Build Profits with a Private-Pay Practice

By Mary E. Boname, OD, MS, FAAO

March 2, 2016


A private-pay practice can offer a steadier stream of income, and can allow you to provide a more personalized experience to patients.


GAUGE REIMBURSEMENT. Health care reform may be adversely impacting your level of reimbursement, making many insurance plans no longer worthwhile to accept.

PRIORITIZE PRACTICE GOALS. Determine if the kind of care you want to provide is compatible with the needs of a managed care-dominated practice.

CREATIVELY MARKET. Create unusual marketing pieces and events to show patients why it’s worth paying out of pocket to visit them. Show what makes your practice unique.

A practice that isn’t reliant on managed care reimbursement for profitability can give you greater flexibility in practice. I accept Horizon Blue Cross Blue Shield (BCBS) and Medicare, but the majority of my patients pay for my services out of pocket. About 40 percent of my patients have BCBS and Medicare, and the remaining 60 percent are fee-for-service patients.

According to the Management & Business Academy Key Metrics, Independent optometric practices receive 52 percent of revenue payments from health and vision insurance plans, 15 percent from Medicare and 33 percent directly from patients. The sources of payments vary widely across practices. MBA OD participants reported that a median of 65 percent of the exams they performed in 2010 had a managed care discount.

Consider Your Reimbursement Levels

I opened Montgomery Eye Care “cold” in December 1997. After approximately three years in practice, I began dropping insurance plans that I felt did not reimburse me well for my professional services, and by 2004, I had eliminated all insurances except Medicare and Horizon BCBS.

The front and back of the birthday postcard Dr. Boname sends to patients. Dr. Boname says that when you have a primarily private-pay practice it helps to think creatively about how to emphasize the one-of-a-kind experience patients will find in your office. Help them understand what they get in return for paying out of pocket.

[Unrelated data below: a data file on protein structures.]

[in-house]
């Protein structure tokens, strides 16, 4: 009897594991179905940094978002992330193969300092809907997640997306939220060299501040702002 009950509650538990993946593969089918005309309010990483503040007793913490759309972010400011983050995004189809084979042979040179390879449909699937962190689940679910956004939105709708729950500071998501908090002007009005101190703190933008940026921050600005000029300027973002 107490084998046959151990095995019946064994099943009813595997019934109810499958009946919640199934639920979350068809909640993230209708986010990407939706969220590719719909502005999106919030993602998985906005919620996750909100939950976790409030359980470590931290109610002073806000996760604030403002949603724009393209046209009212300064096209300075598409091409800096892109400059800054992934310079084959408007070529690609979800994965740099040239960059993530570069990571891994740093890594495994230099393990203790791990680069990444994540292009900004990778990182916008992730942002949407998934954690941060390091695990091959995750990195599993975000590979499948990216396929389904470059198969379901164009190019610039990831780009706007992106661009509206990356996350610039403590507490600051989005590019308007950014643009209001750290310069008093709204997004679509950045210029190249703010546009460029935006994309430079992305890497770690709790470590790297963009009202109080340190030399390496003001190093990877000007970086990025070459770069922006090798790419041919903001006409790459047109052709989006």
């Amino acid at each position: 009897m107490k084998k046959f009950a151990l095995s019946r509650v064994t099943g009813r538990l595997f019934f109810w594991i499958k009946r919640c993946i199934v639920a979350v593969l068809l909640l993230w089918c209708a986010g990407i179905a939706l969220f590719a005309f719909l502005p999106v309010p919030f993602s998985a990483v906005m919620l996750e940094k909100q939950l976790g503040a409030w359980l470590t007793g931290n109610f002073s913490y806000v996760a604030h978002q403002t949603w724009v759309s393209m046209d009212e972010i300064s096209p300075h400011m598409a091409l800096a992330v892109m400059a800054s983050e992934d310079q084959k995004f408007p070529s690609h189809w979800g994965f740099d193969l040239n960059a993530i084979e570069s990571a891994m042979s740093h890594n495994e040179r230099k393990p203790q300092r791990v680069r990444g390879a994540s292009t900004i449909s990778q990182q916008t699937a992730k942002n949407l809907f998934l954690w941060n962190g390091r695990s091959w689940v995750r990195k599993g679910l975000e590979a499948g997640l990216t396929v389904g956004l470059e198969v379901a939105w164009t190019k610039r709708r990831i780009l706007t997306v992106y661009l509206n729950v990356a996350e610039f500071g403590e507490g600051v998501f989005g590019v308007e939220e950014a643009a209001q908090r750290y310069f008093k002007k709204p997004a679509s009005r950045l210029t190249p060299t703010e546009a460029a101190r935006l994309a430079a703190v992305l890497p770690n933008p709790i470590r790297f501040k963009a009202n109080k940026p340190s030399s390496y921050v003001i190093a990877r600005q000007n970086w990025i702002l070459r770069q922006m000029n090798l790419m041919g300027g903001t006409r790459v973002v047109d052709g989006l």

Gauge Impact of Health Care Reform

Health care reform has negatively impacted my practice with an influx of patients who believe that their eyecare should be free. Although I only accept two insurances, I have noticed that with some of the recent changes, reimbursements have become even lower, and in some cases, are between one-third and one-half of my usual and customary fee.

It is very difficult to sustain a viable private practice in that environment. However, I believe that due to the way I have structured my practice–as primarily private pay–I am probably less affected than many of my colleagues.

Prioritize Practice Goals

I decided that the most important thing to do was to create an exceptional patient care experience, and to hone my skills at building a relationship with my patients based on genuine caring, trust and my commitment to partnering with them to take the best possible care of their vision, the health of their eyes and their general health. Naturally, this led to many patient referrals, which is the foundation on which my practice and my professional reputation has been built.